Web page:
PrimeZ270-p, Intel i7400 review and Debian – 1

This is going to be a biggish one as well.

This is a continuation from my last blog post .

Before diving into installation, I had been reading for quite a while Matthew Garett’s work. Thankfully most of his blog posts do get mirrored on hence it is easy to get some idea as what needs to be done although have told him (I think even shared here) that he should somehow make his site more easily navigable. Trying to find posts on either ‘GPT’ and ‘UEFI’ and to have those posts in an ascending or descending way date-wise is not possible, at least I couldn’t find a way to do it as he doesn’t do it date-wise or something.

The closest I could come to is sing ‘$keyword’ site: via a search-engine and go through the entries shared therein. This doesn’t mean I don’t value his contribution. It is in fact, the opposite. AFAIK he was one of the first people who drew the community’s attention when UEFI came in and only Microsoft Windows could be booted on them, nothing else.

I may be wrong but AFAIK he was the first one to talk about having a shim and was part of getting people to be part of the shim process.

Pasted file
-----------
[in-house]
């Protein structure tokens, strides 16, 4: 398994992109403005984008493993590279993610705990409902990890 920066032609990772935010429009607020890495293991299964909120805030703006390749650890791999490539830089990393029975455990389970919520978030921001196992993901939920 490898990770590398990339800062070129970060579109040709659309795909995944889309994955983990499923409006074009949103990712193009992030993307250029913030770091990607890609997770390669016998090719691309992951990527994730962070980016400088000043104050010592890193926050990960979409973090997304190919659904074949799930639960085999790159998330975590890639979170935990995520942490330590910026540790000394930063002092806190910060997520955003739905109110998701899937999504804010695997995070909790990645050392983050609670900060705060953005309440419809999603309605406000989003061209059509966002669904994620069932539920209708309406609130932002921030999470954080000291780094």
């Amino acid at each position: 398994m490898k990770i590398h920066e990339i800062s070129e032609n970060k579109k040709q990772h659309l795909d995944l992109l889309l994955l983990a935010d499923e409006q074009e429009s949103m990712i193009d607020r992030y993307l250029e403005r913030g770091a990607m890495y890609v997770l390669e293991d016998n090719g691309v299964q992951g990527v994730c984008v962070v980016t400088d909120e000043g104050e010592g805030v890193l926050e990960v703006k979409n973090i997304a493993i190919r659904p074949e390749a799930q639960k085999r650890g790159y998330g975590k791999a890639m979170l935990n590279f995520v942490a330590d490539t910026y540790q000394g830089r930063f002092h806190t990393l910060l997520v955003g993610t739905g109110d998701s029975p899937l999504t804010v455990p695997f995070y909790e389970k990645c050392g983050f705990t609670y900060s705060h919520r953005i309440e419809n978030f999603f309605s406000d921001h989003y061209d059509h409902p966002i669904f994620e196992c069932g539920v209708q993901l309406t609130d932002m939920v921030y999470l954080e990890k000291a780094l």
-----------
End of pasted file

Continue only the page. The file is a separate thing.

While I’m sure Matthew’s understanding may have evolved significantly from what he had shared before, it was two specific blog posts that I had to re-read before trying to install MS-Windows and then Debian-GNU/Linux system on it. .

I went to a friend’s house who had windows 7 running at his end, I ran over there, used diskpart and did the change to GPT using Windows technet article.

I had to use/go the GPT way as I understood that MS-Windows takes all the four primary partitions for itself, leaving nothing for any other operating system to do/use .

I did the conversion to GPT and tried to have MS-Windows 10 as my current motherboard and all future motherboards from Intel Gen7/Gen8 onwards do not support anything less than Windows 10. I did see an unofficial patch floating on github somewhere but now have lost the reference to it. I had read some of the bug-reports of the repo. which seemed to suggest it was still a work in progress.